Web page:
One of the many effects of our recent experiences with highly pathogenic avian influenza (HPAI) has been the difficulties that the primary breeding industry in the U.S. has had in exporting its products and also moving breeding stock within the United States. Approximately 60 percent of the genetic stock for all segments of the global poultry industry originates in the U.S. The disruption in global and interstate trade of genetic stock has had important consequences for the primary breeding companies and their international customers. As a result, efforts to compartmentalize the primary breeding industry have gained new urgency.

So, what is compartmentalization? There are two concepts that are often confused: regionalization and compartmentalization. Regionalization is a procedure that may be implemented by a country to manage populations of animals confined to a distinct geographical region within its territory for the purposes of disease control and international trade. For example, regionalization was accepted by some countries in 2015 during our HPAI outbreak, and those countries placed trade embargoes only on those states within which there were infected flocks.

Compartmentalization, on the other hand, is very different. It is a procedure that may be implemented by a country to define and manage animal subpopulations of distinct health status and common biosecurity program within its territory for the purpose of disease control and international trade. In this case, the animal subpopulation is primary breeding stock. The distinct health status is that they are free of H5/H7 avian influenza virus (HPAI) and the biosecurity program is one that is specifically designed to prevent introduction of HPAI.

USPOULTRY was asked to help develop documents required to establish a primary breeder compartmentalization program in the U.S. Working alongside the staff of the National Poultry Improvement Plan (NPIP), the staff of the National Import Export Service (NIES) and the primary breeding companies, USPOULTRY was able to help create and submit a proposal to USDA for a primary breeder compartmentalization program.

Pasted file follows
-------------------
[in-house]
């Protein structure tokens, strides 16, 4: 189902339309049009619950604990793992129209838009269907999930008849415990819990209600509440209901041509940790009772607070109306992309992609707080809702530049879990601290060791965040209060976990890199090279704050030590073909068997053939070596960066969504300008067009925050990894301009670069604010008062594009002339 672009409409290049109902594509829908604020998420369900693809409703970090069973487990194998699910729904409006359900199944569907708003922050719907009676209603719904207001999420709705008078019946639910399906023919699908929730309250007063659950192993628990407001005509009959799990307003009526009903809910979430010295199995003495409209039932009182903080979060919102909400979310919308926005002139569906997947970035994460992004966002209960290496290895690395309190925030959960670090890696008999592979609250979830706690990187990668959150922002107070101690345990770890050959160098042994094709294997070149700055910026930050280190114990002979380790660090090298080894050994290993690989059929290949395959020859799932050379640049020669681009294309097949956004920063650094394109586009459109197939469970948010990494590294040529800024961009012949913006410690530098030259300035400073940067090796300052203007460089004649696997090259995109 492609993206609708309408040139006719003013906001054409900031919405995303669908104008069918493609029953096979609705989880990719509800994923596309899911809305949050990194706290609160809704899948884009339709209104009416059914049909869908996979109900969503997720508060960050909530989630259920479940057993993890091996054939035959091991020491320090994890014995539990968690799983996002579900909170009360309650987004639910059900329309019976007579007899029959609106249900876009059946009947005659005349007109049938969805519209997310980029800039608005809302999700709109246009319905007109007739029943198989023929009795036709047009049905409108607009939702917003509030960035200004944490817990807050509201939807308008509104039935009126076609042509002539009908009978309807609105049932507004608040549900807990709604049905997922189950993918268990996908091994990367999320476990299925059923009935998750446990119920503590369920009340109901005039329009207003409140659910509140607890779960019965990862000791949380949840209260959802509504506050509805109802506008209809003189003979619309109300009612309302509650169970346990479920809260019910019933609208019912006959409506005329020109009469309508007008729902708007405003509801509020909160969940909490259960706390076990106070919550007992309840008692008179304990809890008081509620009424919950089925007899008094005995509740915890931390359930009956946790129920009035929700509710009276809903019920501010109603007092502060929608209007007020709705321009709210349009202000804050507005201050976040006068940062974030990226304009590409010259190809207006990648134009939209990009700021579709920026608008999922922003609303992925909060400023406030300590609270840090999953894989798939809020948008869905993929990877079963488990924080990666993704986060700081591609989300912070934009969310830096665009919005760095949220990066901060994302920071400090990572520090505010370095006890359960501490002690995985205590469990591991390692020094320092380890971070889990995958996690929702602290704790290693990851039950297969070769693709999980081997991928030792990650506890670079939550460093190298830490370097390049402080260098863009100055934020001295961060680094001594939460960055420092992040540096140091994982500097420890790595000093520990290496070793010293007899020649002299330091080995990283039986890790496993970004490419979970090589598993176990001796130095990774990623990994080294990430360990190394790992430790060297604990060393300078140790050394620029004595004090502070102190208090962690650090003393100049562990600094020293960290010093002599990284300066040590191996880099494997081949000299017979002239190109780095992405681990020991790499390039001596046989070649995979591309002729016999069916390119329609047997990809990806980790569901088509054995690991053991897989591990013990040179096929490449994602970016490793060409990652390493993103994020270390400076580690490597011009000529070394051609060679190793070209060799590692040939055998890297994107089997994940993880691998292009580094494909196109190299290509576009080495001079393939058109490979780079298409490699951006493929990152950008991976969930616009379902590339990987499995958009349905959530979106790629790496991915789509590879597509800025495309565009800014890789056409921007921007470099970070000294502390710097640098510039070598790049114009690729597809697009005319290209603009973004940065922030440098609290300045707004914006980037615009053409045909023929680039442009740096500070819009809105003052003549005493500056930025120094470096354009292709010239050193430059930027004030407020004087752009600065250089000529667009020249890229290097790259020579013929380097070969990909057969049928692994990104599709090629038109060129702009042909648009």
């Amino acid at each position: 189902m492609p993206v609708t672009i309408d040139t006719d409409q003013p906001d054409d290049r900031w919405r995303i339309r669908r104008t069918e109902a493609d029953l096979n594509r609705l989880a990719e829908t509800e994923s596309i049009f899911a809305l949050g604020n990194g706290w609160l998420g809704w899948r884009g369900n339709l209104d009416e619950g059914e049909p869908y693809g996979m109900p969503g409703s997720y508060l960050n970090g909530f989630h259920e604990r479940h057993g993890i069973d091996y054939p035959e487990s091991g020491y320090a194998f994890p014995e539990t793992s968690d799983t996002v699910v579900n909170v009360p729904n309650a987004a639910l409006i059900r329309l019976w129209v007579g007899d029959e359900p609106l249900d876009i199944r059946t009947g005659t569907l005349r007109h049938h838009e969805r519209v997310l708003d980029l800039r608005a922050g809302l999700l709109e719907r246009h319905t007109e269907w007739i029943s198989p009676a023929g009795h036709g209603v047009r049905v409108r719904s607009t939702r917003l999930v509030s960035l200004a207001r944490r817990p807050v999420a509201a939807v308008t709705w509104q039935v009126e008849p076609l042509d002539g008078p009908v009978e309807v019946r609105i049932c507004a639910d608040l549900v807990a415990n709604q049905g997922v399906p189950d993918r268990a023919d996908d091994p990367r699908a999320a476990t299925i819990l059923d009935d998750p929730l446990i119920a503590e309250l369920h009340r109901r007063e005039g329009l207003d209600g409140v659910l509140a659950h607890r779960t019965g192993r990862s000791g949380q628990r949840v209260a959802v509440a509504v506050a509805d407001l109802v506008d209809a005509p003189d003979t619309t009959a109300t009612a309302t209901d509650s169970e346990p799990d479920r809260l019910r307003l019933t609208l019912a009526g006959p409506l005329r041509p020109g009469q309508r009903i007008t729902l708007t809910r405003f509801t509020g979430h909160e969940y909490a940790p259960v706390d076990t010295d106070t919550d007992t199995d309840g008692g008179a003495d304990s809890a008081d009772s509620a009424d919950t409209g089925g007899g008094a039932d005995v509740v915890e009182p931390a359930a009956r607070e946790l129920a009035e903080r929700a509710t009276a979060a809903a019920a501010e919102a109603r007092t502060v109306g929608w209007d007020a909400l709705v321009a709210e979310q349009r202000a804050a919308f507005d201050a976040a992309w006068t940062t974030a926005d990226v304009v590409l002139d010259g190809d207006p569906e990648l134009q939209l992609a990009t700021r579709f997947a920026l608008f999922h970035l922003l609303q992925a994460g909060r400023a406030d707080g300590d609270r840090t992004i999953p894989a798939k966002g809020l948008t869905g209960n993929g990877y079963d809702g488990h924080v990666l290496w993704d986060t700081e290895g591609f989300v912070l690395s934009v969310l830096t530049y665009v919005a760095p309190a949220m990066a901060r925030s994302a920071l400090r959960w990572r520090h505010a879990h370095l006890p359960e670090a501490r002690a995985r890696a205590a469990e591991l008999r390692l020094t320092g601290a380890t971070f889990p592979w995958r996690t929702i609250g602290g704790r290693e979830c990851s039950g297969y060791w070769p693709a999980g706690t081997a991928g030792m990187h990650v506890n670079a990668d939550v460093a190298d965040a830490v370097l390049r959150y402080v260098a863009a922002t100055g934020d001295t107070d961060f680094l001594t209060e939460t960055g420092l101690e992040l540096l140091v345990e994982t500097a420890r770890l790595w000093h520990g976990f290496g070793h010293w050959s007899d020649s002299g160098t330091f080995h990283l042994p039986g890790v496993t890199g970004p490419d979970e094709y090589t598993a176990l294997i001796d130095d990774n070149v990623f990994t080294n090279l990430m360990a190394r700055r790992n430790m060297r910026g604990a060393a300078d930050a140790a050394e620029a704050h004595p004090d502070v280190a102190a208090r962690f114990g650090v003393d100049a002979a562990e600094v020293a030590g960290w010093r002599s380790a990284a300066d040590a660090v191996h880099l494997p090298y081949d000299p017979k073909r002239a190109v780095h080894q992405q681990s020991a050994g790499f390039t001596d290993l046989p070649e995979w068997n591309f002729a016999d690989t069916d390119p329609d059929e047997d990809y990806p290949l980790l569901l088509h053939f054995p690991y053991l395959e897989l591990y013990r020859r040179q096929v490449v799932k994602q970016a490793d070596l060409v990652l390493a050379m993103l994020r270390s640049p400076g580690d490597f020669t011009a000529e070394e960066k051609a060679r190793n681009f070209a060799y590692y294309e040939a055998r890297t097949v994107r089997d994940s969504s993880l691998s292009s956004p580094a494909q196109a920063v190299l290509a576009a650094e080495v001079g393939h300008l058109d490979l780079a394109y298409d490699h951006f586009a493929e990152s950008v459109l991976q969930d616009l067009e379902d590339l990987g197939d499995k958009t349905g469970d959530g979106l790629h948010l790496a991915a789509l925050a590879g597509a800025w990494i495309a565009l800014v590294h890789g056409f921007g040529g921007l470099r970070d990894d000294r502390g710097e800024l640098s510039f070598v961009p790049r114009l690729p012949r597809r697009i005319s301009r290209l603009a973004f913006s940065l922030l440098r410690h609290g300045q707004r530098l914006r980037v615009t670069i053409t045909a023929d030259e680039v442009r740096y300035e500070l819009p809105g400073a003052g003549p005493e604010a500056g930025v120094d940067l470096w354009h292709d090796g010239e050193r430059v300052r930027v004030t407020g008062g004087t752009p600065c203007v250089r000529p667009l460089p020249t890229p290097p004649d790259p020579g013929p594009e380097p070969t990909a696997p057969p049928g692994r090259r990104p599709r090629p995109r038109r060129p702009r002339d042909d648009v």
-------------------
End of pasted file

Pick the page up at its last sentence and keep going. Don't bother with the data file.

Many things were considered in the development of this program. It complies with all guidelines of the OIE (World Organization for Animal Health) and all requirements of the U.S. Code of Federal Regulations. When established, it will become part of the NPIP program and will be administered by NPIP staff.

The proposal focuses on prevention of the introduction of H5/H7 avian influenza virus through the development of a detailed biosecurity program. It recognizes the particular methods of introduction and spread of avian influenza virus and does not specifically attempt to prevent the introduction of other pathogens, although the program should provide enhanced biosecurity against all poultry pathogens.

The focus is on the control of access and movement of wild and domestic birds, people, vehicles, equipment, materials and supplies, pests and wildlife. It takes advantage of current avian influenza control and monitoring programs without creating redundant or conflicting new programs. It provides guidelines that allow primary breeding companies to apply practical modern poultry production practices to accomplish the requirements of the guidelines.

The facilities and management programs of each primary breeding company are all excellent but vary in detail. The compartmentalization guidelines are adaptable to the specific details of each company’s existing programs.

How will the process work? USDA has published the proposal for public comment. Following the comment period and consideration of comments, the program will become part of the NPIP Program Standards. At that point, primary breeding companies can apply to be a U.S. Avian Influenza Clean Compartment.

The application is very detailed and will be thoroughly audited. Certified auditors for the compartmentalization program will be trained in NPIP compartmentalization auditor workshops. Compliance will be ensured by ongoing audits on an established timeline. Once a company is approved as a compartment, NIES staff will start the process of working with international trading partners to accept the company’s status as a U.S. Avian Influenza Clean Compartment. Acceptance of this status by a country should greatly facilitate the exportation of genetic stock to that country during an HPAI outbreak in the U.S. Likewise, establishment of primary breeding companies as U.S. Avian Influenza Clean Compartments will allow interstate commerce involving poultry breeding stock to continue during a HPAI outbreak in the U.S.

As with all NPIP programs, the compartmentalization program is expected to become the global gold standard. The practical nature and thorough detail in the compartmentalization program is another great example of how the poultry industry and the USDA can work together to create something valuable for the poultry industry, the consumer and global trade.  NP